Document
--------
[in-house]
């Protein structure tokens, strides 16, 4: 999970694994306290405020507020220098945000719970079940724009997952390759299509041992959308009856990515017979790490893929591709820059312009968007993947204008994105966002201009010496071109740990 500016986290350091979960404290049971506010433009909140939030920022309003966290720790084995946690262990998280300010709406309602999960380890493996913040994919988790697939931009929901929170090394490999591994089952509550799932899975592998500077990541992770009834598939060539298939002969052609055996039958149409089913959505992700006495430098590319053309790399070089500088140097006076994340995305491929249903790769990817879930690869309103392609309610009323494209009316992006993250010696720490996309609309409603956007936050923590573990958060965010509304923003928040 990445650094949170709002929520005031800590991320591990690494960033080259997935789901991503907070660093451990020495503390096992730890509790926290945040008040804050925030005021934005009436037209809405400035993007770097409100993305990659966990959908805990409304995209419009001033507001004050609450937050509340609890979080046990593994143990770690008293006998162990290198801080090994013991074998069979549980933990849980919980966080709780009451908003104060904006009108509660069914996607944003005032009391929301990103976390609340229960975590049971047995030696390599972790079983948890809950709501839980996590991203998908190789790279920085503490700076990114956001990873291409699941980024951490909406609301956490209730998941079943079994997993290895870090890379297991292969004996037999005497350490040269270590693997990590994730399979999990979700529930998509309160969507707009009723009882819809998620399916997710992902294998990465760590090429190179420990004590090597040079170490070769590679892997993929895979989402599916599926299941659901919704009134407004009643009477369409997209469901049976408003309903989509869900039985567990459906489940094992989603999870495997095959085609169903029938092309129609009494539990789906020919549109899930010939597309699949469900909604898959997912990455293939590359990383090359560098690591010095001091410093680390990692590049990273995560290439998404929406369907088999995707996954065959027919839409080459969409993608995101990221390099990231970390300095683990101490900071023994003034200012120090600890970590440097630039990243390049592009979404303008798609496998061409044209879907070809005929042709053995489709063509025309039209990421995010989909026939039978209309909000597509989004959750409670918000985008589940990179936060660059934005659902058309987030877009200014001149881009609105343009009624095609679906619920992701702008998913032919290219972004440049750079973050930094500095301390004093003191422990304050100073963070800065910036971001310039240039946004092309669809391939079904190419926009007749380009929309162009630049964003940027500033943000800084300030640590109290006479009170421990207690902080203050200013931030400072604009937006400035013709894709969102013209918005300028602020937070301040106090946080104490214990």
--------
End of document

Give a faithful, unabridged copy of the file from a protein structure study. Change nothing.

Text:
[in-house]
């Protein structure tokens, strides 16, 4: 999970694994306290405020507020220098945000719970079940724009997952390759299509041992959308009856990515017979790490893929591709820059312009968007993947204008994105966002201009010496071109740990 500016986290350091979960404290049971506010433009909140939030920022309003966290720790084995946690262990998280300010709406309602999960380890493996913040994919988790697939931009929901929170090394490999591994089952509550799932899975592998500077990541992770009834598939060539298939002969052609055996039958149409089913959505992700006495430098590319053309790399070089500088140097006076994340995305491929249903790769990817879930690869309103392609309610009323494209009316992006993250010696720490996309609309409603956007936050923590573990958060965010509304923003928040 990445650094949170709002929520005031800590991320591990690494960033080259997935789901991503907070660093451990020495503390096992730890509790926290945040008040804050925030005021934005009436037209809405400035993007770097409100993305990659966990959908805990409304995209419009001033507001004050609450937050509340609890979080046990593994143990770690008293006998162990290198801080090994013991074998069979549980933990849980919980966080709780009451908003104060904006009108509660069914996607944003005032009391929301990103976390609340229960975590049971047995030696390599972790079983948890809950709501839980996590991203998908190789790279920085503490700076990114956001990873291409699941980024951490909406609301956490209730998941079943079994997993290895870090890379297991292969004996037999005497350490040269270590693997990590994730399979999990979700529930998509309160969507707009009723009882819809998620399916997710992902294998990465760590090429190179420990004590090597040079170490070769590679892997993929895979989402599916599926299941659901919704009134407004009643009477369409997209469901049976408003309903989509869900039985567990459906489940094992989603999870495997095959085609169903029938092309129609009494539990789906020919549109899930010939597309699949469900909604898959997912990455293939590359990383090359560098690591010095001091410093680390990692590049990273995560290439998404929406369907088999995707996954065959027919839409080459969409993608995101990221390099990231970390300095683990101490900071023994003034200012120090600890970590440097630039990243390049592009979404303008798609496998061409044209879907070809005929042709053995489709063509025309039209990421995010989909026939039978209309909000597509989004959750409670918000985008589940990179936060660059934005659902058309987030877009200014001149881009609105343009009624095609679906619920992701702008998913032919290219972004440049750079973050930094500095301390004093003191422990304050100073963070800065910036971001310039240039946004092309669809391939079904190419926009007749380009929309162009630049964003940027500033943000800084300030640590109290006479009170421990207690902080203050200013931030400072604009937006400035013709894709969102013209918005300028602020937070301040106090946080104490214990």